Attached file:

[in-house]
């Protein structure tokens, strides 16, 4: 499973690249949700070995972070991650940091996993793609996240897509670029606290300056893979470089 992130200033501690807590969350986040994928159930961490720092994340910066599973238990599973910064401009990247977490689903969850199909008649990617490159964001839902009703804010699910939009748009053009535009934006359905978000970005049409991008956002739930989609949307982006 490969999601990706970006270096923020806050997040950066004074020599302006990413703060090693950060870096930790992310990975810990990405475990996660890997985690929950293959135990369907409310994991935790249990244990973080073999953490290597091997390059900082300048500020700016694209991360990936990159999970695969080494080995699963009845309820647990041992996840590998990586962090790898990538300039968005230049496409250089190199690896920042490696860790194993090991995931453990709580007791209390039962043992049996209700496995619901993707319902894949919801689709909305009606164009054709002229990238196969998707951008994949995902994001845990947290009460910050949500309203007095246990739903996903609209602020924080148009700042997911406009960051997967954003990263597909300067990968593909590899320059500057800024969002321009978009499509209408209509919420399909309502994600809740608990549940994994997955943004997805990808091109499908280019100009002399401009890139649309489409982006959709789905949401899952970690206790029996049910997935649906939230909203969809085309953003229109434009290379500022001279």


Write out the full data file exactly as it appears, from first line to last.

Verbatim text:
[in-house]
């Protein structure tokens, strides 16, 4: 499973690249949700070995972070991650940091996993793609996240897509670029606290300056893979470089 992130200033501690807590969350986040994928159930961490720092994340910066599973238990599973910064401009990247977490689903969850199909008649990617490159964001839902009703804010699910939009748009053009535009934006359905978000970005049409991008956002739930989609949307982006 490969999601990706970006270096923020806050997040950066004074020599302006990413703060090693950060870096930790992310990975810990990405475990996660890997985690929950293959135990369907409310994991935790249990244990973080073999953490290597091997390059900082300048500020700016694209991360990936990159999970695969080494080995699963009845309820647990041992996840590998990586962090790898990538300039968005230049496409250089190199690896920042490696860790194993090991995931453990709580007791209390039962043992049996209700496995619901993707319902894949919801689709909305009606164009054709002229990238196969998707951008994949995902994001845990947290009460910050949500309203007095246990739903996903609209602020924080148009700042997911406009960051997967954003990263597909300067990968593909590899320059500057800024969002321009978009499509209408209509919420399909309502994600809740608990549940994994997955943004997805990808091109499908280019100009002399401009890139649309489409982006959709789905949401899952970690206790029996049910997935649906939230909203969809085309953003229109434009290379500022001279």